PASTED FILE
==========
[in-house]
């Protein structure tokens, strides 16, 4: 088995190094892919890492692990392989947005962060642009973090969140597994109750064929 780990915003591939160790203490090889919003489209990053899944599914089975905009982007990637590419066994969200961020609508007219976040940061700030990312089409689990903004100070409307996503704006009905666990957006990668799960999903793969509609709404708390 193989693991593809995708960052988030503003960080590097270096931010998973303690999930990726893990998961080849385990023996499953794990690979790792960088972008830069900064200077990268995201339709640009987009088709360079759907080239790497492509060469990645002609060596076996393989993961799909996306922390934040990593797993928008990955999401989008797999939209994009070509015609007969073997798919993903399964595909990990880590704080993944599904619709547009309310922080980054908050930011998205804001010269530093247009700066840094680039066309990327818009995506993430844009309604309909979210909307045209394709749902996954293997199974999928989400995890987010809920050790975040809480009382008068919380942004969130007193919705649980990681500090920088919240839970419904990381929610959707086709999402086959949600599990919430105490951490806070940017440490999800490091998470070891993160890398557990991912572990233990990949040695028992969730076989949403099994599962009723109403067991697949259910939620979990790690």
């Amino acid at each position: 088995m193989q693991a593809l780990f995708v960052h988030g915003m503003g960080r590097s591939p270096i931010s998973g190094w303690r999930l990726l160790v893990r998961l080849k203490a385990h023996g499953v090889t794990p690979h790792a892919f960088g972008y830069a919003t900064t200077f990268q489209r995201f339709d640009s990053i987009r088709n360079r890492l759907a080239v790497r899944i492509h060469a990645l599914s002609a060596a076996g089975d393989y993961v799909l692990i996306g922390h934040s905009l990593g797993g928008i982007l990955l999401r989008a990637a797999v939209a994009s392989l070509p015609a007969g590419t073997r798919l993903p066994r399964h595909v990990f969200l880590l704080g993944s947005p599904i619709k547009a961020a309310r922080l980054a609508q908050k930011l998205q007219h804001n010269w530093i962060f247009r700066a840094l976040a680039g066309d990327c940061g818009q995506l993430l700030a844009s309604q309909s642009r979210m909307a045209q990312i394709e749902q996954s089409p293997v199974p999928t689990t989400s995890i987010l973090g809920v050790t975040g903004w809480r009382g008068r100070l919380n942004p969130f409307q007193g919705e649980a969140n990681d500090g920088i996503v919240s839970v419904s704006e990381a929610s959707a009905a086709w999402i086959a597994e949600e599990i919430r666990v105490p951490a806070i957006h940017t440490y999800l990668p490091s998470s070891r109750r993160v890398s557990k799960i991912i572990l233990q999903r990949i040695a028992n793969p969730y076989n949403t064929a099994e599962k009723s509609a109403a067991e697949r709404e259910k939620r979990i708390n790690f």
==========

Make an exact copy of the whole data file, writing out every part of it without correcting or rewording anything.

[in-house]
């Protein structure tokens, strides 16, 4: 088995190094892919890492692990392989947005962060642009973090969140597994109750064929 780990915003591939160790203490090889919003489209990053899944599914089975905009982007990637590419066994969200961020609508007219976040940061700030990312089409689990903004100070409307996503704006009905666990957006990668799960999903793969509609709404708390 193989693991593809995708960052988030503003960080590097270096931010998973303690999930990726893990998961080849385990023996499953794990690979790792960088972008830069900064200077990268995201339709640009987009088709360079759907080239790497492509060469990645002609060596076996393989993961799909996306922390934040990593797993928008990955999401989008797999939209994009070509015609007969073997798919993903399964595909990990880590704080993944599904619709547009309310922080980054908050930011998205804001010269530093247009700066840094680039066309990327818009995506993430844009309604309909979210909307045209394709749902996954293997199974999928989400995890987010809920050790975040809480009382008068919380942004969130007193919705649980990681500090920088919240839970419904990381929610959707086709999402086959949600599990919430105490951490806070940017440490999800490091998470070891993160890398557990991912572990233990990949040695028992969730076989949403099994599962009723109403067991697949259910939620979990790690």
């Amino acid at each position: 088995m193989q693991a593809l780990f995708v960052h988030g915003m503003g960080r590097s591939p270096i931010s998973g190094w303690r999930l990726l160790v893990r998961l080849k203490a385990h023996g499953v090889t794990p690979h790792a892919f960088g972008y830069a919003t900064t200077f990268q489209r995201f339709d640009s990053i987009r088709n360079r890492l759907a080239v790497r899944i492509h060469a990645l599914s002609a060596a076996g089975d393989y993961v799909l692990i996306g922390h934040s905009l990593g797993g928008i982007l990955l999401r989008a990637a797999v939209a994009s392989l070509p015609a007969g590419t073997r798919l993903p066994r399964h595909v990990f969200l880590l704080g993944s947005p599904i619709k547009a961020a309310r922080l980054a609508q908050k930011l998205q007219h804001n010269w530093i962060f247009r700066a840094l976040a680039g066309d990327c940061g818009q995506l993430l700030a844009s309604q309909s642009r979210m909307a045209q990312i394709e749902q996954s089409p293997v199974p999928t689990t989400s995890i987010l973090g809920v050790t975040g903004w809480r009382g008068r100070l919380n942004p969130f409307q007193g919705e649980a969140n990681d500090g920088i996503v919240s839970v419904s704006e990381a929610s959707a009905a086709w999402i086959a597994e949600e599990i919430r666990v105490p951490a806070i957006h940017t440490y999800l990668p490091s998470s070891r109750r993160v890398s557990k799960i991912i572990l233990q999903r990949i040695a028992n793969p969730y076989n949403t064929a099994e599962k009723s509609a109403a067991e697949r709404e259910k939620r979990i708390n790690f």